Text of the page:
The new Lin-Manuel Miranda (In the Heights) musical Hamilton has garnered a lot of attention and praise. It almost immediately sold out its Off-Broadway run at the Public Theatre, was designated for transfer to Broadway just after it opened to five-star reviews, and now that it’s in previews on Broadway every celeb wants to be seen at what is considered to be a groundbreaking show.
Getting the obvious out of the way, this is a piece of musical theatre that is expertly crafted, directed, and performed. Miranda is a genius, and with director Thomas Kail, choreographer Andy Blankenbuehler, and musical director Alex Lacamoire, he’s created a theatrical piece that works on many different levels.
Past and Future Brought Together?
Some pundits are saying that this musical is about the future of America. This is for a few reasons with one being that most of the leads, in stark contrast to our white founding fathers, are being played by men of color. In other words, this is a colorblind production and making it thus reveals the future of what our country can be.
However, more so and more importantly, the casting, which features superlative performances, is not just about what our country might be one day, but what it is now. This musical is a living paradigm of society today, where color lines in the eyes of many of those who are just being born and those who are in their late-twenties to early-thirties mean little to nothing when it comes to working together, falling in love, or creating lasting friendships.
Race, Violence, and Injustice
Of course our country is in no way perfect, much like any performance of a live theatrical event where mistakes are made, performances morph and shift, and each audience brings its own energy. We are not all colorblind in the U.S., but we are living in a time when less than a decade ago most of us could not have imagined the President of the United States being black, police officers and departments across the country having to answer for their unconstitutional and illegal practices, and South Carolina permanently and officially removing the Confederate flag from its state house.
The musical Hamilton is a complex mix of history, character, and motivations set to a nonstop contemporary music score, accented by hip hop and R&B rhythms, and told through lyrics that are brimming with insight, cleverness, and irony. In its Gestalt it is the epitome of not the America of the future but of the America of today.
There’s a great historical irony to having so many people of color play white Americans. The obvious one has to do with the fact that some of those on stage may be playing those who may have actually enslaved their forebears.
The other, less-obvious irony has to do with the fact that white stage actors first defined black characters in the U.S. From the time that Thomas D. Rice first did his Jump Jim Crow act to minstrelsy to the hundreds of Uncle Tom productions that played in the U.S. for more than 60 years to Al Jolson through to so many more performers and productions, blacks were told how to speak, act, and talk by whites.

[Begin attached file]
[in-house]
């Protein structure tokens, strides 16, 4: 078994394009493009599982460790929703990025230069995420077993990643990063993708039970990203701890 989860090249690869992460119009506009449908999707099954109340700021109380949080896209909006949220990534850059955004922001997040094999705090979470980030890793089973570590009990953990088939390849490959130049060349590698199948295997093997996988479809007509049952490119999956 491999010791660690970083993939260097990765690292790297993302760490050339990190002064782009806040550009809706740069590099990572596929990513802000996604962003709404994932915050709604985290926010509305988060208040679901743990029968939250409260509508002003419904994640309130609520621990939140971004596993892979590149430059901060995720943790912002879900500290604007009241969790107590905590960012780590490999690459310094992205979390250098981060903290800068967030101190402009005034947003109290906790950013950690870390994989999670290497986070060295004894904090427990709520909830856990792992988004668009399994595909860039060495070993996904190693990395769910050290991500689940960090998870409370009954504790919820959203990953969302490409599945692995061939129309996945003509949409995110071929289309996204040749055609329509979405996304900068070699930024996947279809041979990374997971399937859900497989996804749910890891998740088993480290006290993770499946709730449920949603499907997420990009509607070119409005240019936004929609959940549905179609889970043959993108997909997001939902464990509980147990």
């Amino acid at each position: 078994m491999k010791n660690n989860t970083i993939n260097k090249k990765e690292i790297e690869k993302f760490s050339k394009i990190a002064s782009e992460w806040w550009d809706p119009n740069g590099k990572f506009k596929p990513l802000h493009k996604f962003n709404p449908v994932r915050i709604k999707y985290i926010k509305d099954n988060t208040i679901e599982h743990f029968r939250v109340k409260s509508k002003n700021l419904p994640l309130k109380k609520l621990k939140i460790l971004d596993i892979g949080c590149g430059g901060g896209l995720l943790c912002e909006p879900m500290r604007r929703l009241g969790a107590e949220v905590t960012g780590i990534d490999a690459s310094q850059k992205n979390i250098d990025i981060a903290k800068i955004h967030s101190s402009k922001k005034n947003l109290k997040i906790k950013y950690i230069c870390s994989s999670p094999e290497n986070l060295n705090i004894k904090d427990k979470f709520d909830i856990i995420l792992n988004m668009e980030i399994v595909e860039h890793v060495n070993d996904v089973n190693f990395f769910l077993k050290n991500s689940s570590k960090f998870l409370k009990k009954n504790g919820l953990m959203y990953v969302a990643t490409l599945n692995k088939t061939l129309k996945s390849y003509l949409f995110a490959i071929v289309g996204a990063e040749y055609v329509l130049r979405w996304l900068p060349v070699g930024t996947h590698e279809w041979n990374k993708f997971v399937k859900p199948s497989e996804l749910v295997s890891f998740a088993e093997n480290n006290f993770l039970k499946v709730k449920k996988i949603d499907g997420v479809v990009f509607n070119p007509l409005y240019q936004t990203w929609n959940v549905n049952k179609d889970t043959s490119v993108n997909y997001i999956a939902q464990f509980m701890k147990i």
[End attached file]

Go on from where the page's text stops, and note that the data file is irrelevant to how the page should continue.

This white definition of what it was to be black was so pervasive that for decades black performers would use pitch-black makeup to darken their skin and white to exaggerate their lips and the palms of their hands so they would fit the image that white actors had created. They spoke in the black dialect whites spoke on stage and mimicked the shuffling body movements of their white interpreters. With Hamilton all of that is reversed.
What makes Hamilton so powerful is it is a work of art that in many ways reveals what may be the final pitched battle between those who feel the need, for whatever reason, to create divisions by race, and those who see race as a social construct that has been foisted upon them by long-dead theorists, social scientists, and political leaders.
Naive to Say
Of course, to say that the U.S. is colorblind, or that racial tensions and divides don’t exist, or that there are not still major injustices in what should be a system of equal justice would be not only naïve, but wrong, to say. The facts are our prison system is filled with a disproportionate percentage of men and women of color, men and women of color are still marginalized in many ways, and the low standard of living combined with high crime rates and levels of drug use in minority communities are beyond alarming.
At the same time, there are many people trying to make a difference in a variety of ways. These earnest folks are living in a time when change is eminently possible, however, it is still difficult to engender.
There will never be a perfect world as far as race and how it defines us is concerned. But what Hamilton and its popularity says, what this piece of art emulates, is that because we are now willing to begin to address day-to-day racial injustices in this country and think of humankind as an entity of equals and not as disparate colors, that in the here and now while we watch this musical in the theatre we are not seeing the future but experiencing the present.
In an imperfect world, it is comforting and inspiring to know that such an experience exists. Hopefully, Hamilton will help us take the next steps necessary towards creating a country where the definition of race has become obsolete. In doing so, we should remember all that was unimaginable less than a decade ago that is now reality, and boldly address the challenges that lie before us. The musical Hamilton is past, present, and future in one.